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Here are the top three clinical data migration mistakes organizations need to avoid:

Misunderstanding the data

One of the earliest mistakes healthcare organizations make when beginning the migration process is not fully understanding the data that is being moved.

Healthcare data is complex and follows strict compliance guidelines. Clinical data also often contains different source applications, complex data, and data quality problems. Healthcare data is spread across hundreds of applications in some cases. The data in each application may not be the best quality.

“There is an absolute epidemic in applications and it’s prevalent in healthcare. Businesses will use a field in an application that is completely different than what that field was originally for,” Informatica’s Cramer explained. “When you look at that from a data migration perspective, the first thing that needs to happen is the source needs to be understood and the data in that source may be different than what the label on the field says it is.”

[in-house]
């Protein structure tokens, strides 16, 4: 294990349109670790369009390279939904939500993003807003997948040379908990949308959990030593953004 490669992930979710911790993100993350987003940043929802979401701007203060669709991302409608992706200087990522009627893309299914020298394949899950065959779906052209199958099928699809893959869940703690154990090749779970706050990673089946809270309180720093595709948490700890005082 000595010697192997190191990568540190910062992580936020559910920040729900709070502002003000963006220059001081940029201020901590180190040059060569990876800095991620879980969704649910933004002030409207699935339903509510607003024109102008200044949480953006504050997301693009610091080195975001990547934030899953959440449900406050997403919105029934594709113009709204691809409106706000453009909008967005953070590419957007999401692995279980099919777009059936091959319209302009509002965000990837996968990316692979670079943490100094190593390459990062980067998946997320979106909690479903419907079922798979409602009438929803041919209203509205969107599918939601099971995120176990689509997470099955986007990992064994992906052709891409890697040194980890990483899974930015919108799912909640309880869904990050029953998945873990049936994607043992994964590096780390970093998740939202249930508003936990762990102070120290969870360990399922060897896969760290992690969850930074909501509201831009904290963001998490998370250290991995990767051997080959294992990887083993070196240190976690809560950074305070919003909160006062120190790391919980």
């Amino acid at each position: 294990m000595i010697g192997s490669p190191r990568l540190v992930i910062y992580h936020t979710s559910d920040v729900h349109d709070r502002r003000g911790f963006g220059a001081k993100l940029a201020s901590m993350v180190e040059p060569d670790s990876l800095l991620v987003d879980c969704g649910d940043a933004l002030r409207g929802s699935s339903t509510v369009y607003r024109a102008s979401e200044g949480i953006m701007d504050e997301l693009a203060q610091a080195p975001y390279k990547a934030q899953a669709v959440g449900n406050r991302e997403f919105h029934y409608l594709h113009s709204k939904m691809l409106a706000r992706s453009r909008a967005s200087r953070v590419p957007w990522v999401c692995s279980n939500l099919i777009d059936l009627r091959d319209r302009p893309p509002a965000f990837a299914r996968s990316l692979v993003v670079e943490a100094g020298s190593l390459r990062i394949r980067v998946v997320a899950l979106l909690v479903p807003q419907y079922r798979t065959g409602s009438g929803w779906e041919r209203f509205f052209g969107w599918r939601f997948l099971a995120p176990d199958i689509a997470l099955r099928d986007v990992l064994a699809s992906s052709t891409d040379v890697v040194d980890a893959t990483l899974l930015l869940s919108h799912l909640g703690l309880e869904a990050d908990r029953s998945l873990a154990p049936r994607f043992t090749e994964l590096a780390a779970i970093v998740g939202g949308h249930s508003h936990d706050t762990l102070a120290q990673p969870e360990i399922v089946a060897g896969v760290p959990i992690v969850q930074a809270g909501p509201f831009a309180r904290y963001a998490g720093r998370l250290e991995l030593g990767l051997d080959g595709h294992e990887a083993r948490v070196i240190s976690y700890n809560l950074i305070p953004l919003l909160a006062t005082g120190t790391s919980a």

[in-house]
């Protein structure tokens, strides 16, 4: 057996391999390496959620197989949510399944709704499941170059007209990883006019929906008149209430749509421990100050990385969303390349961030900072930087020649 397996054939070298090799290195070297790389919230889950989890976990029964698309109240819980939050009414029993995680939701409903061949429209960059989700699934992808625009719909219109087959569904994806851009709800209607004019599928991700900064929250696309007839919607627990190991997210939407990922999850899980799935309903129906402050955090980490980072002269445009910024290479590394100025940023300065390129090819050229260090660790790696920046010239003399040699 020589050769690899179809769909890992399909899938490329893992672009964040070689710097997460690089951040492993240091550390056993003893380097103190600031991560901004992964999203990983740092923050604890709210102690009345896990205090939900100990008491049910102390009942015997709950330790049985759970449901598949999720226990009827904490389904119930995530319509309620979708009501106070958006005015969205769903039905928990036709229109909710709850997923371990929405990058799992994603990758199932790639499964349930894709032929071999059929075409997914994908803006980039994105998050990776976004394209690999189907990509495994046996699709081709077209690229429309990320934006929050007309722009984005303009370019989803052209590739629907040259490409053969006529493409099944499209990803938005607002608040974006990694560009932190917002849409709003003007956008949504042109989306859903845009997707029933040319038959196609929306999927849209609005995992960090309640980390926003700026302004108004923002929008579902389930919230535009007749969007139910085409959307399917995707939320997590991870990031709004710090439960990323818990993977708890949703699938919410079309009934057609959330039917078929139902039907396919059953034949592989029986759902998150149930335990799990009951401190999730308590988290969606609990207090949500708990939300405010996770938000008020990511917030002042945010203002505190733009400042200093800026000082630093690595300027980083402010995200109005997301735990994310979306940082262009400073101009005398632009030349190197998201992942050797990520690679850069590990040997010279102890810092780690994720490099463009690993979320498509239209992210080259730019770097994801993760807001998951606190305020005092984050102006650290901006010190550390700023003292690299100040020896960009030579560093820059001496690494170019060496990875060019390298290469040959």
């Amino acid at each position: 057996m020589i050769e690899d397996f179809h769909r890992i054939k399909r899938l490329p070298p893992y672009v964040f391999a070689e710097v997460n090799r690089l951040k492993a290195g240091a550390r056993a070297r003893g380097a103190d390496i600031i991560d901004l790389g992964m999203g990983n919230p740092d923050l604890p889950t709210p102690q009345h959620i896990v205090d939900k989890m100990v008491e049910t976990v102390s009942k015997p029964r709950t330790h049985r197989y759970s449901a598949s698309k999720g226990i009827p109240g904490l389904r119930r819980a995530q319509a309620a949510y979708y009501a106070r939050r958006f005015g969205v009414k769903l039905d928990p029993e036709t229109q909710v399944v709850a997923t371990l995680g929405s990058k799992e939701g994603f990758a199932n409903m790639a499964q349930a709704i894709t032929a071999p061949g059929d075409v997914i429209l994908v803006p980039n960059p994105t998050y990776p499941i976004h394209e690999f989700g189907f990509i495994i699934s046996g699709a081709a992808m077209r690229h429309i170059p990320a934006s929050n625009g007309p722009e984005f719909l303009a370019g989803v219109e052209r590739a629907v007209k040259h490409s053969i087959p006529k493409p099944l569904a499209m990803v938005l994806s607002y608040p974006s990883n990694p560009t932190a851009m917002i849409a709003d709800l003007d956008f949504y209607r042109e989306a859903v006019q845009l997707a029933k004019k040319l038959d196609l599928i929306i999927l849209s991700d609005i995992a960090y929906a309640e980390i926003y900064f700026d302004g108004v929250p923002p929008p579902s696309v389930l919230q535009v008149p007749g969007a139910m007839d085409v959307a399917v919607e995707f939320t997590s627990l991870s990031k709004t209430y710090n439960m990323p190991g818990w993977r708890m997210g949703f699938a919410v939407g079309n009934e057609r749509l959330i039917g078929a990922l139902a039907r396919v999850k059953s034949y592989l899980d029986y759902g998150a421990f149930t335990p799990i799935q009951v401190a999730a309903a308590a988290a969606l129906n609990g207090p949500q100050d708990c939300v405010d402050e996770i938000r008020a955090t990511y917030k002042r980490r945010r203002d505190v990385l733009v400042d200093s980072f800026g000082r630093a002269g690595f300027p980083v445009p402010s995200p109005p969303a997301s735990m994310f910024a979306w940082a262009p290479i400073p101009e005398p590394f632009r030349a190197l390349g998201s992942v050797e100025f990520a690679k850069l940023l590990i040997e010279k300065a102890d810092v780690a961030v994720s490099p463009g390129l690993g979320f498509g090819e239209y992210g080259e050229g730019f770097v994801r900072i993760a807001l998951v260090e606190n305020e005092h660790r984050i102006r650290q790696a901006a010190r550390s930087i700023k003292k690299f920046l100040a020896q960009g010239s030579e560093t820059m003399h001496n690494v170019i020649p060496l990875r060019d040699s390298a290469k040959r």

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Organizations need to address data quality issues before migration begins. Moving data from a legacy EHR application to a new EHR application is one scenario where misunderstood data can damage a migration.

For example, the two EHRs have structural differences and data fields may have different labels. Organizations may have been using a designated data field for something else, causing the data to be loaded into the wrong field upon the migration.

Healthcare organizations need to understand their applications and the quality of the data they have and then they can direct it to the appropriate location.